The major mass transit projects under serious consideration by government agencies in the United States and Canada are listed here. Each project is described on the page related to the respective transport mode, as linked below. Smaller projects without dedicated lanes are not included here. Definitions of terms at the bottom of the page.
- HSR: High-Speed Rail: Definitions of “high-speed” rail depend on the location: in the United States, the Federal Railroad Administration (FRA) qualifies any train traveling above 110 mph; European and Japanese authorities only count trains going above 150 mph. That said, the newest HSR trains in Japan, China, France, and Spain move at 200 mph on some stretches. These railroads are universally electricity-powered, most relying on a pantograph/catenary system (though Maglev trains use electromagnets, of course). HSR tracks are entirely grade separated.
- CR: Commuter Rail: These railroads operate between suburbs and center cities, with stops usually located several miles apart outside of the downtown area. CR trains operate using diesel locomotives (such as LA’s Metrolink), electric multiple units (such as NYC’s Metro-North New Haven Line), and electric locomotives (such as New Jersey Transit’s Northeast Corridor line). Many CR trains operate on the same tracks as freight trains.
- Metro: Heavy Rail/Rapid Transit: Exemplified by New York’s subway or Washington’s metro, these rail lines operate with electric multiple units (EMU), usually using third rail electric transmission (though in Europe some use catenaries). These trains are completely grade-separated and share their lines with no other technologies. In center-cities, stops are usually located less than a mile apart, though distances may increase in more suburban areas. Metro is the most effective system for transporting large numbers of people in dense areas, with service possible every 1.5 minutes, long train sets, and high speed and acceleration.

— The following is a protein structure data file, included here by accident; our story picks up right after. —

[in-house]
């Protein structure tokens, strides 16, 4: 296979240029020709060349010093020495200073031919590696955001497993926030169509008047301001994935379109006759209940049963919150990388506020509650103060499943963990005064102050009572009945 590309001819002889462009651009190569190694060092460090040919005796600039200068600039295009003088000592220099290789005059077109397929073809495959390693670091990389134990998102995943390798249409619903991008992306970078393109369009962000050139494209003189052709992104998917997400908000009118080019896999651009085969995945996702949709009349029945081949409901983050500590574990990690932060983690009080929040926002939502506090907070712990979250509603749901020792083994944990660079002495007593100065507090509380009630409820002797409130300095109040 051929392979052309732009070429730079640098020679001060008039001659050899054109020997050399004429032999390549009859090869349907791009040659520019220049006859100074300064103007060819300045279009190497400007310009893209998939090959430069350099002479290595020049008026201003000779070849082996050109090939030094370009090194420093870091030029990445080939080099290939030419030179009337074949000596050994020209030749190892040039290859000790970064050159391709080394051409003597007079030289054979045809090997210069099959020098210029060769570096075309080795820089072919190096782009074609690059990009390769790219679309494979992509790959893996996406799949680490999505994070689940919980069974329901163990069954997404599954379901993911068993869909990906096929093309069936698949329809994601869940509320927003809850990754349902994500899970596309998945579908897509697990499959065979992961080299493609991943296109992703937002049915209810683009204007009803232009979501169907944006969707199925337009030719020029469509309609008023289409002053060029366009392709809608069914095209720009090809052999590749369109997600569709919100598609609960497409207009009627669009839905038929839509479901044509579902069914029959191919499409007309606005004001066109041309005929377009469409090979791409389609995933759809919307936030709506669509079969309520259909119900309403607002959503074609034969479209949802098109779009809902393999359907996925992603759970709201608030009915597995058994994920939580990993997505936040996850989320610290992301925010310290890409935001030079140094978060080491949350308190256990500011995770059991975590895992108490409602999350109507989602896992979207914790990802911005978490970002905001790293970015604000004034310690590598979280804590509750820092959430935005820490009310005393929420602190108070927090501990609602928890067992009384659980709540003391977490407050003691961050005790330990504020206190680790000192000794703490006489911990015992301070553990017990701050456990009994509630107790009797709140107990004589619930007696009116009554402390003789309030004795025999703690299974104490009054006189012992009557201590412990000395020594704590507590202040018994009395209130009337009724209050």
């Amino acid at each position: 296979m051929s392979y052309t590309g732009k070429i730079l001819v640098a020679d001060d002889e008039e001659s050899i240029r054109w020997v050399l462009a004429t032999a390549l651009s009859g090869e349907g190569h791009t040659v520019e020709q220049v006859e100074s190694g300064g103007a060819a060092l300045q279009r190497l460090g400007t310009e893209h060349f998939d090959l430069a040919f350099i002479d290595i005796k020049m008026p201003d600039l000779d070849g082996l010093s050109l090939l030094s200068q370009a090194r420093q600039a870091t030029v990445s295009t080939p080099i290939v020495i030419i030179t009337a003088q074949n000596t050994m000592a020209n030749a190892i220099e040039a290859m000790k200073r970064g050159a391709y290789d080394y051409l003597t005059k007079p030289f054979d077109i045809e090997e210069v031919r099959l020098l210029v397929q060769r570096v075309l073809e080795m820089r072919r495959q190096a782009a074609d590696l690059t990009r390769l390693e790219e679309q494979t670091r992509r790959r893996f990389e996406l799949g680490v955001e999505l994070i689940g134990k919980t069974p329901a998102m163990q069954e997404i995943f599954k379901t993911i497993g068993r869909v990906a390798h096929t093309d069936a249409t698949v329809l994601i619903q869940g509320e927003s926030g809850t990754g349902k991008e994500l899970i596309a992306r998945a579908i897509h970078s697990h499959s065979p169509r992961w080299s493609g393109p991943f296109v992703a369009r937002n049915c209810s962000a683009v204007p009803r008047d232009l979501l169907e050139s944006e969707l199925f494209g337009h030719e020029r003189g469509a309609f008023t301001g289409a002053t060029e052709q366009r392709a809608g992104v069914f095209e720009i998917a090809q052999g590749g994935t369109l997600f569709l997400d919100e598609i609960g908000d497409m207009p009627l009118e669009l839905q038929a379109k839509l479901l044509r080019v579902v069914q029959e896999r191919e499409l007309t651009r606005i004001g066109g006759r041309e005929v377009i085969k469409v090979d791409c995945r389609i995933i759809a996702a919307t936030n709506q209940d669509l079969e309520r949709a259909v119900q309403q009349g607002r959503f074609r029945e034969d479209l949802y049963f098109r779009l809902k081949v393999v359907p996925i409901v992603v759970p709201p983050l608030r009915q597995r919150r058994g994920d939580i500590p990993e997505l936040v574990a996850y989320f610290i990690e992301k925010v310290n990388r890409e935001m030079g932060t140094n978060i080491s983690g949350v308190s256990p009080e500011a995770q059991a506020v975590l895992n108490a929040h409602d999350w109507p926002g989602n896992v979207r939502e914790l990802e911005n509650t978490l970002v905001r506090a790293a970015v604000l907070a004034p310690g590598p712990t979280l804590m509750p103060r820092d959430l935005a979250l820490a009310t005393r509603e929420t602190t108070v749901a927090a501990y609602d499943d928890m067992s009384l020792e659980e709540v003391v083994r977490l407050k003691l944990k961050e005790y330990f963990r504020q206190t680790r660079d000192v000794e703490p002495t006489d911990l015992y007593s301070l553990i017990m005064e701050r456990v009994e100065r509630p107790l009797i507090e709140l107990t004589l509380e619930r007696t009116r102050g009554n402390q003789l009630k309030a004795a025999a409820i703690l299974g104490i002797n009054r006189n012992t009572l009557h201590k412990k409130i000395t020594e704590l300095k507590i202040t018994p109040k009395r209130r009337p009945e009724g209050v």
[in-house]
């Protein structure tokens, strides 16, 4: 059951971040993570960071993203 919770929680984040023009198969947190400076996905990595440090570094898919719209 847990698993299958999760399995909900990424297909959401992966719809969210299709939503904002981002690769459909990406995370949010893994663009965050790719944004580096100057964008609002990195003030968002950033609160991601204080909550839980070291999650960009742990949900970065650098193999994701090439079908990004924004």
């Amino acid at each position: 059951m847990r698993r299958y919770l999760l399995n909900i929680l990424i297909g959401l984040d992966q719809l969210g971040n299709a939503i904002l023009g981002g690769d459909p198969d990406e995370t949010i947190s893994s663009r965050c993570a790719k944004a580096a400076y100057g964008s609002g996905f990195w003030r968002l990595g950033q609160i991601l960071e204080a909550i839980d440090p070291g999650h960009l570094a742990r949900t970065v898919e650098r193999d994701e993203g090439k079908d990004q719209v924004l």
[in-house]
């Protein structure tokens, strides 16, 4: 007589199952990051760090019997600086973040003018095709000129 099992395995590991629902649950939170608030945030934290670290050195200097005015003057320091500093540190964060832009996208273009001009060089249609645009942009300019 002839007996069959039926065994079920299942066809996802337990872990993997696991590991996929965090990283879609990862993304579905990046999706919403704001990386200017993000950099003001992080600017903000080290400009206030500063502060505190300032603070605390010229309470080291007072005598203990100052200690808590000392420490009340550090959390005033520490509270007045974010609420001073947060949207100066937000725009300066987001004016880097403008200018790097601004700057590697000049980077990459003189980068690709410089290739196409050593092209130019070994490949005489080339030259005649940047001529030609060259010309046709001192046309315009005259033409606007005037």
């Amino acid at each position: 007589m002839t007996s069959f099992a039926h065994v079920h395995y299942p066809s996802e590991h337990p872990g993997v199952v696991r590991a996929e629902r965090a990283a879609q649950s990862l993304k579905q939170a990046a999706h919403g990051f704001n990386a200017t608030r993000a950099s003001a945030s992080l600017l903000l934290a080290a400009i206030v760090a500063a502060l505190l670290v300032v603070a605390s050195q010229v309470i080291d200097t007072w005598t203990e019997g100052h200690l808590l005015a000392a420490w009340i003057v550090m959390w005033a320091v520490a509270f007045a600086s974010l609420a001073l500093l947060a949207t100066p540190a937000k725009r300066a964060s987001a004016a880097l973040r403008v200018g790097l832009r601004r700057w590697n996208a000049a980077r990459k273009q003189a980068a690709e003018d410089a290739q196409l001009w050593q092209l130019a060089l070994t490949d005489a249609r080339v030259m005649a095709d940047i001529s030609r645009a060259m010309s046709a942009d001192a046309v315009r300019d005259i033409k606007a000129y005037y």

- LRT: Light Rail Transit: Light Rail is by far the most popular technology for modern American rail systems, because it is cheaper than Metro technology, does not necessarily require grade separation (because it uses electric catenaries). Train sets (1-3 cars) are usually significantly shorter than Metro sets (4-10 cars). Some newer systems (such as New Jersey Transit’s RiverLine or San Diego’s Sprinter) rely on diesel multiple units (DMU) and have long distances between stations, and therefore find themselves somewhere in between LRT and CR.
- Streetcar: Street-based LRT: Streetcars run in the right-of-way of the street, though they are railways and often operate on identical technology as LRT, using catenaries. Streetcars, however, have smaller turning radii and lower boarding levels, making them ideal for short trips in dense residential or commercial areas.
- BRT: Bus Rapid Transit: The definition of BRT is highly disputed, though all BRT is meant to improve on the service of typical buses, with improved stations, better buses, faster travel times, and sometimes dedicated right-of-way. Many transit agencies (and the Bush administration) have favored BRT because it is “cheaper” than LRT… but that cheapness is usually a result of decreased service. Because LRT requires dedicated right-of-way, it is faster than cheap “BRT” operating in the street. But BRT as fast as LRT, operating in its own lanes, avoiding oncoming traffic, etc., would likely be just as expensive as LRT. In this database, the transport politic has only included BRT lines that will operate in their own fixed guideways.